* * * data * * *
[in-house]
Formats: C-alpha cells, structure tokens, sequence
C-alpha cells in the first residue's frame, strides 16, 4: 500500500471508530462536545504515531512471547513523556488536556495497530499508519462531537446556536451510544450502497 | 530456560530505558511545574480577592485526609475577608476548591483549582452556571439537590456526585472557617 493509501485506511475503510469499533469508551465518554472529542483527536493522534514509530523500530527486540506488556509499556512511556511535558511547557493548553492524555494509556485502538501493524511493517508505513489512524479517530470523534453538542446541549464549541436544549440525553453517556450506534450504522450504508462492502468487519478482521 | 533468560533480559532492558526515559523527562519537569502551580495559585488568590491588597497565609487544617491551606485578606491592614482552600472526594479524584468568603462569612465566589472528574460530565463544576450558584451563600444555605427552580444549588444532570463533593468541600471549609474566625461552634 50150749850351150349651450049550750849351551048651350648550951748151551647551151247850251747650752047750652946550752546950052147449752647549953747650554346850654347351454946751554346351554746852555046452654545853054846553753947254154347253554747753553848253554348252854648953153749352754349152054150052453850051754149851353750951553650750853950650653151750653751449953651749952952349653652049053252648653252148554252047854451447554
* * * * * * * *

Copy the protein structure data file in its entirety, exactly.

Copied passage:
[in-house]
Formats: C-alpha cells, structure tokens, sequence
C-alpha cells in the first residue's frame, strides 16, 4: 500500500471508530462536545504515531512471547513523556488536556495497530499508519462531537446556536451510544450502497 | 530456560530505558511545574480577592485526609475577608476548591483549582452556571439537590456526585472557617 493509501485506511475503510469499533469508551465518554472529542483527536493522534514509530523500530527486540506488556509499556512511556511535558511547557493548553492524555494509556485502538501493524511493517508505513489512524479517530470523534453538542446541549464549541436544549440525553453517556450506534450504522450504508462492502468487519478482521 | 533468560533480559532492558526515559523527562519537569502551580495559585488568590491588597497565609487544617491551606485578606491592614482552600472526594479524584468568603462569612465566589472528574460530565463544576450558584451563600444555605427552580444549588444532570463533593468541600471549609474566625461552634 50150749850351150349651450049550750849351551048651350648550951748151551647551151247850251747650752047750652946550752546950052147449752647549953747650554346850654347351454946751554346351554746852555046452654545853054846553753947254154347253554747753553848253554348252854648953153749352754349152054150052453850051754149851353750951553650750853950650653151750653751449953651749952952349653652049053252648653252148554252047854451447554